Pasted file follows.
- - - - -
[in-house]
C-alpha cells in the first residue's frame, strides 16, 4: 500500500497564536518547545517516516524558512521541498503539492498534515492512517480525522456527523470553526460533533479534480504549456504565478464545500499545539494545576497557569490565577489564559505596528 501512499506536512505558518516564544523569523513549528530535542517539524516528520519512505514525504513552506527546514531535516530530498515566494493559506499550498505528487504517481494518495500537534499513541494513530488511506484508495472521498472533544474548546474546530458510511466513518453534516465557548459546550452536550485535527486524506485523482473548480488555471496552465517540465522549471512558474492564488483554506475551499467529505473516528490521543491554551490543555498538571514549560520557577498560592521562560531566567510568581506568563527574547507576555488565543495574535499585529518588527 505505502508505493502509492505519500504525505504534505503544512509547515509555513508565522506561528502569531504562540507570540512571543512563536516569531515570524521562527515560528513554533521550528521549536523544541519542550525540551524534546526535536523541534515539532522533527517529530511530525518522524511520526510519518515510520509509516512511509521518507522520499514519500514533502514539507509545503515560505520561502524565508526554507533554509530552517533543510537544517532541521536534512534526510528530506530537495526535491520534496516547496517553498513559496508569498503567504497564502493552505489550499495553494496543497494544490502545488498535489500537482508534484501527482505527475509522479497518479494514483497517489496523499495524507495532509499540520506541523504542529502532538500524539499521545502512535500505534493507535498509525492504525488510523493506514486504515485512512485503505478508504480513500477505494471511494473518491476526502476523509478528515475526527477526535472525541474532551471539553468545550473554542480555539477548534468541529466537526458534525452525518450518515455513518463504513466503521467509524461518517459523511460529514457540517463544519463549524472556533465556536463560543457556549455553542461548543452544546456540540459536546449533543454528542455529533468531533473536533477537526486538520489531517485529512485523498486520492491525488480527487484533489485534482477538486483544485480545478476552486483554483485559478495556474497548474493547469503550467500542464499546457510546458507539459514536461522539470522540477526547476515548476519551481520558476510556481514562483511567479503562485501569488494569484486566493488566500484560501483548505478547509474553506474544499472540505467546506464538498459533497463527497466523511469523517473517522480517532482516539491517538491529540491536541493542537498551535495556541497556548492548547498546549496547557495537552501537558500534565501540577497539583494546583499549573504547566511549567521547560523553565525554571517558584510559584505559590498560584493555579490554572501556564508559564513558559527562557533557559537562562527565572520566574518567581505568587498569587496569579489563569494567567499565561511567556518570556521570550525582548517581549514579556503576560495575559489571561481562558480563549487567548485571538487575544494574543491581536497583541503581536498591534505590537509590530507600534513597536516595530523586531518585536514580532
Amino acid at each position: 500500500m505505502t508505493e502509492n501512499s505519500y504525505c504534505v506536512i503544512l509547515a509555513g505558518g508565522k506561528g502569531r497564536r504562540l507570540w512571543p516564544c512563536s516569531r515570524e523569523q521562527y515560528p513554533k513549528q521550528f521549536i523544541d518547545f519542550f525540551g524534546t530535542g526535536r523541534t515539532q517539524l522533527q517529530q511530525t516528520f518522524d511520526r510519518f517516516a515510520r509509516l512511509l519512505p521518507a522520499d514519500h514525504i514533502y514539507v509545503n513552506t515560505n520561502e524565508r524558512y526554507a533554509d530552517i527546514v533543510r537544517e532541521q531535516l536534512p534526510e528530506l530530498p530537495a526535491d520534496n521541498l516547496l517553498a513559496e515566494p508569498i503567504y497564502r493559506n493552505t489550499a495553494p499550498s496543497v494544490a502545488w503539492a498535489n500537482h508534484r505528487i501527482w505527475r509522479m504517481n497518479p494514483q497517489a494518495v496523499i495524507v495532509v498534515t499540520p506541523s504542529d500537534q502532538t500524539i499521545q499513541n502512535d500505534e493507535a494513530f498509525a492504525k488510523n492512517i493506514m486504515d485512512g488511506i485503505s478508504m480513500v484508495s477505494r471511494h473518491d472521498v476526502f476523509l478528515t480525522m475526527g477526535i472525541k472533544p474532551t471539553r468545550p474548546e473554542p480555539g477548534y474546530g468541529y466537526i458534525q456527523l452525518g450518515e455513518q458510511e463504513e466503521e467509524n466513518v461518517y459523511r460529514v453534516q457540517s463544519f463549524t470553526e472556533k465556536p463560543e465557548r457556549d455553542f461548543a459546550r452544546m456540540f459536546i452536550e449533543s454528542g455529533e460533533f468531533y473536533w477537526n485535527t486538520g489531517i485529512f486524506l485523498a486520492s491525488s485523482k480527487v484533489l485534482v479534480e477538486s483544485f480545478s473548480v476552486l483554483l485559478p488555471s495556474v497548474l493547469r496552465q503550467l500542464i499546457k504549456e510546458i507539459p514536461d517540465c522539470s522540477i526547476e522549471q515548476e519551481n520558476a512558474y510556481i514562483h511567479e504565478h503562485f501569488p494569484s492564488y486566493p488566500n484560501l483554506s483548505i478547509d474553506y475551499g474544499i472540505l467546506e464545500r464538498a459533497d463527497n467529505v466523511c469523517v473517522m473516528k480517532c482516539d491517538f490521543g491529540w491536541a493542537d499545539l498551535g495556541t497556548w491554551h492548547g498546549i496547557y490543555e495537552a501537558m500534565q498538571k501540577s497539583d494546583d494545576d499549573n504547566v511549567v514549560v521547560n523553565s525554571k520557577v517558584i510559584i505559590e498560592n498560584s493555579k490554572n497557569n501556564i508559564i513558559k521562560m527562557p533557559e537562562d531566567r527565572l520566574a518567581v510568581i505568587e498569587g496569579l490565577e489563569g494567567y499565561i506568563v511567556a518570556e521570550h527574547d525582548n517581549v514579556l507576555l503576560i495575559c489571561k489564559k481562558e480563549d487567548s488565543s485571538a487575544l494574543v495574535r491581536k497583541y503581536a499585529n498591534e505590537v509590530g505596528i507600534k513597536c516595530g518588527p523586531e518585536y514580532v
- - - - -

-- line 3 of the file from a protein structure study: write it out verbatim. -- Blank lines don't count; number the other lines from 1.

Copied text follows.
Amino acid at each position: 500500500m505505502t508505493e502509492n501512499s505519500y504525505c504534505v506536512i503544512l509547515a509555513g505558518g508565522k506561528g502569531r497564536r504562540l507570540w512571543p516564544c512563536s516569531r515570524e523569523q521562527y515560528p513554533k513549528q521550528f521549536i523544541d518547545f519542550f525540551g524534546t530535542g526535536r523541534t515539532q517539524l522533527q517529530q511530525t516528520f518522524d511520526r510519518f517516516a515510520r509509516l512511509l519512505p521518507a522520499d514519500h514525504i514533502y514539507v509545503n513552506t515560505n520561502e524565508r524558512y526554507a533554509d530552517i527546514v533543510r537544517e532541521q531535516l536534512p534526510e528530506l530530498p530537495a526535491d520534496n521541498l516547496l517553498a513559496e515566494p508569498i503567504y497564502r493559506n493552505t489550499a495553494p499550498s496543497v494544490a502545488w503539492a498535489n500537482h508534484r505528487i501527482w505527475r509522479m504517481n497518479p494514483q497517489a494518495v496523499i495524507v495532509v498534515t499540520p506541523s504542529d500537534q502532538t500524539i499521545q499513541n502512535d500505534e493507535a494513530f498509525a492504525k488510523n492512517i493506514m486504515d485512512g488511506i485503505s478508504m480513500v484508495s477505494r471511494h473518491d472521498v476526502f476523509l478528515t480525522m475526527g477526535i472525541k472533544p474532551t471539553r468545550p474548546e473554542p480555539g477548534y474546530g468541529y466537526i458534525q456527523l452525518g450518515e455513518q458510511e463504513e466503521e467509524n466513518v461518517y459523511r460529514v453534516q457540517s463544519f463549524t470553526e472556533k465556536p463560543e465557548r457556549d455553542f461548543a459546550r452544546m456540540f459536546i452536550e449533543s454528542g455529533e460533533f468531533y473536533w477537526n485535527t486538520g489531517i485529512f486524506l485523498a486520492s491525488s485523482k480527487v484533489l485534482v479534480e477538486s483544485f480545478s473548480v476552486l483554483l485559478p488555471s495556474v497548474l493547469r496552465q503550467l500542464i499546457k504549456e510546458i507539459p514536461d517540465c522539470s522540477i526547476e522549471q515548476e519551481n520558476a512558474y510556481i514562483h511567479e504565478h503562485f501569488p494569484s492564488y486566493p488566500n484560501l483554506s483548505i478547509d474553506y475551499g474544499i472540505l467546506e464545500r464538498a459533497d463527497n467529505v466523511c469523517v473517522m473516528k480517532c482516539d491517538f490521543g491529540w491536541a493542537d499545539l498551535g495556541t497556548w491554551h492548547g498546549i496547557y490543555e495537552a501537558m500534565q498538571k501540577s497539583d494546583d494545576d499549573n504547566v511549567v514549560v521547560n523553565s525554571k520557577v517558584i510559584i505559590e498560592n498560584s493555579k490554572n497557569n501556564i508559564i513558559k521562560m527562557p533557559e537562562d531566567r527565572l520566574a518567581v510568581i505568587e498569587g496569579l490565577e489563569g494567567y499565561i506568563v511567556a518570556e521570550h527574547d525582548n517581549v514579556l507576555l503576560i495575559c489571561k489564559k481562558e480563549d487567548s488565543s485571538a487575544l494574543v495574535r491581536k497583541y503581536a499585529n498591534e505590537v509590530g505596528i507600534k513597536c516595530g518588527p523586531e518585536y514580532v